Real attempts at TOP have been very brief (1947 to 1951 and 1971 to 1977). When Ghulam Muhammad managed to become the third Governor General the process of transfer was stalled. Then again when Zia-ul-Haq took power in July 1977, both TOP and TOT came to a grinding halt. The struggle continues but with tainted players who have robbed the nation for vested self interests. There is no unified plan to move forward. Now that the party in power has control of the Senate, it is expected that both TOP and TOT will be back on the agenda. Pakistan needs its own indigenous technology to grow and prosper.
Putting the pieces together for development of Thar was a herculean task as the world was moving away from it. Mining was the major challenge followed by application of 21st century environment-friendly technologies. Again there was a lack of understanding of TOT practices. I kept going with several papers in international fora on the potential of this 175-billion-ton coal deposit which is the energy future of Pakistan. CPEC came to the rescue. SECMC ( Sindh Engro Coal Mining Company ) started mining the coal in August 2018. Two power plants ( 330 + 330 MW ) are already on line while I continue to push for Gasification of Coal for production of Urea and SNG (Substitute Natural Gas) to replace imported LNG. I was invited by SECMC to see my dream come true, I thanked the Almighty when I touched the Black Gold seam at the bottom of the pit at Block II of Thar.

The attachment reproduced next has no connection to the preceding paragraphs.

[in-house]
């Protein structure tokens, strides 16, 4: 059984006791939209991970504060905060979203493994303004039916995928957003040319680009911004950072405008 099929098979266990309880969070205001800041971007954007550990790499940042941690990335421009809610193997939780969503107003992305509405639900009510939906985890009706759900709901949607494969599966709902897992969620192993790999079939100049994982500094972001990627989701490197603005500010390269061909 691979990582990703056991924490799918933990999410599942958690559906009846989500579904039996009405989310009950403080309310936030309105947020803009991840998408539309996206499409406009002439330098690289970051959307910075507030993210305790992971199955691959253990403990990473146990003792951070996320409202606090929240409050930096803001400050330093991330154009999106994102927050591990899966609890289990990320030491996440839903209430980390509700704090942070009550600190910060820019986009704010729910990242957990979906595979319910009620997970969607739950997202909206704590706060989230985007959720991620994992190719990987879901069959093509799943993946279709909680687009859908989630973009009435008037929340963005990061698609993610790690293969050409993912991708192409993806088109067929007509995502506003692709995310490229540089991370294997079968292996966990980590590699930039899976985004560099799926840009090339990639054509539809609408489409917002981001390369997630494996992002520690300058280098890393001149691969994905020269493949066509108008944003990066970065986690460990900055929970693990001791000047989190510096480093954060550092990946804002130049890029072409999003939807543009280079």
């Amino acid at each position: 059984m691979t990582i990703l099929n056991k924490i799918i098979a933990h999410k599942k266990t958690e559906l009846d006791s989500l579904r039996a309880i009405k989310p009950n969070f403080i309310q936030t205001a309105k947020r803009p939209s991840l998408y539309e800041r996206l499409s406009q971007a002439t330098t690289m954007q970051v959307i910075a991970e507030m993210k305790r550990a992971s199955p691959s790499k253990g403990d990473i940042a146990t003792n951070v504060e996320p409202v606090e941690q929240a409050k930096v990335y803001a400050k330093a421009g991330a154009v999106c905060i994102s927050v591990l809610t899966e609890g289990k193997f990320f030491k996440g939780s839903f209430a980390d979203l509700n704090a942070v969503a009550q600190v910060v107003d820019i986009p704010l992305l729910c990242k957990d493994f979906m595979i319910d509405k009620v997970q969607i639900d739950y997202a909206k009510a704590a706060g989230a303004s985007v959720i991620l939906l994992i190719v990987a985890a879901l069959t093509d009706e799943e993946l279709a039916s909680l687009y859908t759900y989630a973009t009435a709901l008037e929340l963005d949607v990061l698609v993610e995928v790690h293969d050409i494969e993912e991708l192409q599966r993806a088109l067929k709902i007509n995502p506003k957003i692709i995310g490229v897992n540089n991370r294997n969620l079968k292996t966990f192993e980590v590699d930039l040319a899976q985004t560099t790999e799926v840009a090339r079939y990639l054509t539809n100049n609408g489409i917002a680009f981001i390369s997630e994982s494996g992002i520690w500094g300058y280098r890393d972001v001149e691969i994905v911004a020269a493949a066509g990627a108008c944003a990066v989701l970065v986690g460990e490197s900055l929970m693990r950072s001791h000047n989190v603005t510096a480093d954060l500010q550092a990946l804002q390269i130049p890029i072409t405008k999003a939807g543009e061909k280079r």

Technology is the application of science used for solving problems of mankind. After facing so many obstacles in all the technology-driven projects, I decided to look at the larger picture in the Islamic Republic of Pakistan which achieved the status of a constitutional democracy on 14 August 1973. Almost no one in the corridors of power seems interested in nation building. In the words of Lee Kuan Yew, the founder and builder of modern Singapore; ” Everyone seems be on a suicidal mission in Pakistan”. There has been no real transfer of power in the land of the pure.
The system of governance continues to be exploitative and barbaric in nature with almost no accountability of the rulers. I now firmly believe that without TOP there can be no meaningful TOT. The focus of the nation will shift to solving the problems faced by the masses only when they will have the power to take decisions and hold those to account who do not. That reminds me of another important interaction with the past rulers.